Retailers entering hotel sector, banking on brand loyalty

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Furniture retailer West Elm's first hotel is due to open next year in Detroit.
Furniture retailer West Elm's first hotel is due to open next year in Detroit.

NEW YORK -- As hotel companies cater to more loyalty members by broadening both their number of brands and soft-branded collections, non-hospitality retail brands are preparing to bank on loyalty of a different type as they enter the hotel sector within the next two years.

Home furnishings company West Elm will open its first hotel in Detroit next year and will add a second in Savannah, Ga., shortly thereafter.

Fashion icon Karl Lagerfeld will debut a hotel brand with a Macau property next year.

Fitness club operator Equinox is set to open its first hotel in New York in 2019.

Representatives of all three brands discussed their plans in a panel discussion in June at the Boutique & Lifestyle Lodging Association (BLLA) conference here.

"We're taking a domestic retail brand and making it commercial," said David Bowd, principal at Experience West Elm Hotels. "For us, it's about the residential feel."

Bowd said he believes the hotels will appeal to millennials but will cost about half as much to furnish as a comparable hotel.

Equinox Hotels CEO Christopher Norton said the company's first hotel, which will have 200 rooms, will be part of the Hudson Yards mixed-use project being developed by Equinox's parent, Related Cos. In all, he said, Equinox has seven hotels under development, including one that's part of a mixed-use project in downtown Los Angeles being designed by noted architect Frank Gehry.

"We're looking to have all U.S. gateway cities covered within the next five years," Norton said.

Karl Lagerfeld, which first announced the move into hotels in 2014, will debut its 270-room hotel by the end of next year.

Tony Kurz, CEO of BrandMark Collective, which will oversee the brand, said, "Macau is ground zero for the aspirational consumer. If you can create an intense signature experience, you may have something."

With hotel developers looking to offer a greater point of differentiation against the growing presence of branded hotels, well-known retail brands are seen as a way of garnering the trust of a prospective guest while capitalizing on an existing customer base, said Mark VanStekelenburg, New York-based managing director at CBRE Hotels Consulting.

"Anybody who has built up brand value as it relates to wellness or green or something that can create a lifestyle story, that is an immensely powerful tool," he said. "So were seeing some of that translate into the launching of hotel brands by some of these larger non-hotel brands."

Additionally, STR senior vice president Jan Freitag said, retail branding can help developers finance properties that might not otherwise garner a bank's confidence.

"They need a product that they can go to the bank with and say, 'Hey, give me 70% of my loan,'" he said.

Such hotels will compete in the upper-upscale boutique sector that, at least in the U.S., has outpaced the overall market in terms of occupancy and room rates. Last year, the sector had a 78% occupancy rate -- 12 points higher than the overall average -- while the average daily rate of $244 was about double the U.S. average, according to STR and CBRE Hotels data.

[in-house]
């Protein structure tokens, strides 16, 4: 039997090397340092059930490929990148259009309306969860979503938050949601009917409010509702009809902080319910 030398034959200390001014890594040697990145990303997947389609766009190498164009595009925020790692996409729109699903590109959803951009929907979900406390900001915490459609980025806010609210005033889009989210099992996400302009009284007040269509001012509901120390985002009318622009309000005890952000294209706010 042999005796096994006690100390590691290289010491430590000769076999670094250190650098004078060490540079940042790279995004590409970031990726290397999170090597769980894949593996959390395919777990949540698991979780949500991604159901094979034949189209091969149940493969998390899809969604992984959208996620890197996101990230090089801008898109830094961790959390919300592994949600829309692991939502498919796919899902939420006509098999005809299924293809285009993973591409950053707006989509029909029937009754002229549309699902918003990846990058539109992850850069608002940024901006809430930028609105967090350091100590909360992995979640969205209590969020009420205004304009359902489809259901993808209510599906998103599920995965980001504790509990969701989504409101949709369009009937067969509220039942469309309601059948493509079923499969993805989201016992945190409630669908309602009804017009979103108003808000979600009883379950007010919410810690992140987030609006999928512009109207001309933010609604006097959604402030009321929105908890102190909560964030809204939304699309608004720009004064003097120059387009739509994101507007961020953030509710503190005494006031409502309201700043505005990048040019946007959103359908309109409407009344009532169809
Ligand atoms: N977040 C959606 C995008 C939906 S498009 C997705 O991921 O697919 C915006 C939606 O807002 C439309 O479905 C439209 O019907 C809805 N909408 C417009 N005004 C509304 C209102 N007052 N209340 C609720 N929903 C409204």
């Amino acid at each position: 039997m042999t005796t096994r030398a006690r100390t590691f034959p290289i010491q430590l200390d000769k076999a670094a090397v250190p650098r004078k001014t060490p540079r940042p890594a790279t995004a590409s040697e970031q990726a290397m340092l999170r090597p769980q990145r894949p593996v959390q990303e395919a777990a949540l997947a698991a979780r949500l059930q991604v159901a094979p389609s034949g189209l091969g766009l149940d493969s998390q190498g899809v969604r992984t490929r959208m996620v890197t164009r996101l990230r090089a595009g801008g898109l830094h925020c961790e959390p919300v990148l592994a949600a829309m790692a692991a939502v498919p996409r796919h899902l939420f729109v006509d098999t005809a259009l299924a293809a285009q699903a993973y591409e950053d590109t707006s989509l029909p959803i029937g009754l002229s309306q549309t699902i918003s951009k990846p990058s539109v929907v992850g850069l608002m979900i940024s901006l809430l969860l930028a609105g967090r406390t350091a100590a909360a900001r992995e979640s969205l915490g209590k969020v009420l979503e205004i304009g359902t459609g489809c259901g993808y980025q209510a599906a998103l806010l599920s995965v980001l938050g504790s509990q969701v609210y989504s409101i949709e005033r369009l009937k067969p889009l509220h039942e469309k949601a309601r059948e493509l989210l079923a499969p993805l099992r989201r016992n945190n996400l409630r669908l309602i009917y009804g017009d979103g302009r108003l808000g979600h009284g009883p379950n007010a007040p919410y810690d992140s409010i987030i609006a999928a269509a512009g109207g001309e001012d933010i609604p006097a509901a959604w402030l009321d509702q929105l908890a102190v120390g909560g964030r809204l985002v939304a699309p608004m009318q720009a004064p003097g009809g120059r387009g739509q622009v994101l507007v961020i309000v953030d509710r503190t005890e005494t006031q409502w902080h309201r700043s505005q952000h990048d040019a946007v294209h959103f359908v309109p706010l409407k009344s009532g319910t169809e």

The trend isn't new among fashion brands. The first hotel under Italy's Versace brand opened on Australia's Gold Coast in 2000, while the first hotel under the Bulgari name debuted under Marriott International's Ritz-Carlton umbrella in 2004. The first Armani Hotel opened in Dubai's Burj Khalifa, the world's tallest building, in 2010.

The move by home furnishings brands into hospitality is more recent. West Elm, a division of Williams-Sonoma, took its first steps last year when it partnered with Marriott's SpringHill Suites brand, which included West Elm furnishings in all Spring-Hill lobbies and in the guestrooms of 30 new hotels. All SpringHill properties that are either opening or being renovated this year will feature West Elm furniture.

Meanwhile, home furnishings company Restoration Hardware this year won New York approval to redevelop a 130-year-old building in Manhattan's meatpacking district into a 14-room hotel called RH Guesthouse. No opening date has been set.

The strategy has not always worked. Missoni, which once had two branded hotels under an agreement with Carlson Rezidor, discontinued that deal in 2014, quashing plans for Missoni hotels in Oman, Qatar, Turkey, Brazil and Mauritius.

And while Marriott has four more Bulgari properties in the works, the Armani hotel brand has added just one property, in Milan, since debuting, while Versace continues to brand a single hotel.

In 2013, Marriott said it would partner with furniture giant Ikea on its fledgling Moxy badge, but it subsequently and quietly pulled the plug on that agreement.

Still, the panelists were all confident there would be enough niche guests to support such entrants. In addition to Detroit and Savannah, West Elm has plans to open four other properties by 2020.

Kurz, who referenced Tommy Hilfiger and its current efforts to transform South Beach's Raleigh Hotel into a branded property, said his company will eventually oversee another half-dozen retail branded hotels.

"The filter is that everyone in this room has heard of these brands," Kurz said.

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